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You may or may not know October is Rett Syndrome Awareness month. My sister, Siera has been fighting Rett Syndrome since her diagnosis on June 29, 1990 when she was 2.5 years old.
Rett Syndrome robbed Siera of being able to make and acheive goals and dreams for her life and it took from me the normal relationship a brother and sister share. Instead of fighting with Siera I have often fought for her. While I had soccer, basketball, baseball and football to look forward to, Siera had physical, occupational, speech and music therapies to endure. I like to think she enjoyed going to my sporting events while I dreaded going to her surgeries in fear she wouldn't survive. In a way it is Rett Syndrome that has made me a better, stronger more compassionate person but I would have preferred to have gained these skills without Siera being trapped in her body. Watching Siera face day to day and sometimes minute to minute battles with Rett Syndrome has taught me not to take anything for granted. Her strength and determination against Rett Syndrome has made a huge impact on my life and she is a true inspiration to me in all I do.
One of the hardest things for me as Siera's brother is the ignorance Siera faces every time she leaves the house. The hardest is dealing with all the stares and rude remarks that people make about her in public. People who don't know Siera personally probably think that she doesn't even notice when she is being stared at or that she doesn't understand what they are saying. In fact, it is the exact opposite. Whenever we are in a place where there are a lot of people staring at her, she becomes extremely nervous and anxious. The only way to get her to calm down after becoming so worked up is to remove her from the situation. Over the many years of dealing with this type of problem I have become very good at shielding her from the unwanted stares by simply putting myself in between her and the people staring at her so they can't see her. Sometimes it even takes me saying something to those staring in order for them to stop.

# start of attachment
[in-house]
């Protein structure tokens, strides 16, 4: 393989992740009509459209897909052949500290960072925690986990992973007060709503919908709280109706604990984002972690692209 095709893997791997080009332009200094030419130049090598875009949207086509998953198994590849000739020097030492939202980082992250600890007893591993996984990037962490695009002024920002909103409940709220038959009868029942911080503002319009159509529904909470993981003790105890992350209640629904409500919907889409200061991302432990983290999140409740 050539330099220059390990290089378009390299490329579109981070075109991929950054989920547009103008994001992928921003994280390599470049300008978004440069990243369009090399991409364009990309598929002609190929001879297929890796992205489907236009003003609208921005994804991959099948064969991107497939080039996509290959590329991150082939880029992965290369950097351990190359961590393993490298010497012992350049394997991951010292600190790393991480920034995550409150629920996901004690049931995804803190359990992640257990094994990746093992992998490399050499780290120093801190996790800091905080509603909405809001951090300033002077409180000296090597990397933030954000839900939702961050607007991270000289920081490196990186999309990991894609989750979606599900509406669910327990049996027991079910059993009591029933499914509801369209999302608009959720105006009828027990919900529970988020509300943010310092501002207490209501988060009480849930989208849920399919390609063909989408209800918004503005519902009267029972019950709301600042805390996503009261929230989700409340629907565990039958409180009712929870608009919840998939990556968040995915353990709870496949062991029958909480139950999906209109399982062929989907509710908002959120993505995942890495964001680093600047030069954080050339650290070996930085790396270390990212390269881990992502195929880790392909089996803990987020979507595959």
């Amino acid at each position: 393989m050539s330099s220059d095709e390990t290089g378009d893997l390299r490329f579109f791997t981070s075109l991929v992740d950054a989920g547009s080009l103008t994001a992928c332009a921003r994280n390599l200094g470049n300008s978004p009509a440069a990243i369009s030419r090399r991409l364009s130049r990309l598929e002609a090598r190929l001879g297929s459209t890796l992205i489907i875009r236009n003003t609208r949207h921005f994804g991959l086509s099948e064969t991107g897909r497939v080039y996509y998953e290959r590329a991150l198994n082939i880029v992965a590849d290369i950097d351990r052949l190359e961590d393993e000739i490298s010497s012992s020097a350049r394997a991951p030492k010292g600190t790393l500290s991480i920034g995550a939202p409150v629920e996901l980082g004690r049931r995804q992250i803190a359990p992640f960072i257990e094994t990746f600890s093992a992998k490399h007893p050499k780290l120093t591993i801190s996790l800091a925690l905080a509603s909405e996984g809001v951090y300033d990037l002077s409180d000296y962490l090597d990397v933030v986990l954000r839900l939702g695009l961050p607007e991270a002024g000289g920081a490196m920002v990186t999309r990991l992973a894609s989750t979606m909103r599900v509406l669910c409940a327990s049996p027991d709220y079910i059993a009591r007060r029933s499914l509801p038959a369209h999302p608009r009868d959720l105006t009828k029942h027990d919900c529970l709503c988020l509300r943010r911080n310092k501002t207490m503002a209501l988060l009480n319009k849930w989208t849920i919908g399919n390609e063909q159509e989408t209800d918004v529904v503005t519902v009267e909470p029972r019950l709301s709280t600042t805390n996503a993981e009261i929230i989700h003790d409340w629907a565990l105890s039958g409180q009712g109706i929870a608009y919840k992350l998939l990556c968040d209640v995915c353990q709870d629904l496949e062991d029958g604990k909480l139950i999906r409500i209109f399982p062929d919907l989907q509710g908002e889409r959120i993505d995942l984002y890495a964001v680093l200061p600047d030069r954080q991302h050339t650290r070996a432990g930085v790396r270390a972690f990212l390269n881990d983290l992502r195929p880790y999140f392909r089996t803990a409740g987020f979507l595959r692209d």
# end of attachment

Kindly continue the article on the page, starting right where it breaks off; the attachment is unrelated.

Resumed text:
I was asked to participate and be HER Knight--HER standing for Helping to End Rett--and am honored to do so.
What is Rett Syndrome? It is a devastating neuro-developmental disorder that occurs mostly in females. It is usually caused by a mutation of the MECP2 gene on the X chromosone. RTT is found in all racial and ethnic groups throughout the world, and in every socioeconomic class. RTT affects 1 in 10,000-15,000 live female births. Early developmental milestones appear normal; between 6-18 months of age, there is a regression, affecting speech, hand skills and coordination. A hallmark of RTT is repetitive hand movements that may become almost constant while awake. Other features may include seizures, irregular breathing, difficulties swallowing and curvature of the spine. Many individuals with Rett Syndrome live well into adulthood. There is currently no cure.
By making a donation you will help researchers continue towards important advances in finding the cure to Rett Syndrome. Some research developments include:
Gene discovery in 1999
Animal Models created in early 2000's
REVERSED in a mouse model in 2007
iPS cell lines created in 2010
for more information on current research please visit www.rettsyndrome.org
Please consider making a donation either online or contact me to do offline.
Your Help is Every Rett girls Hope.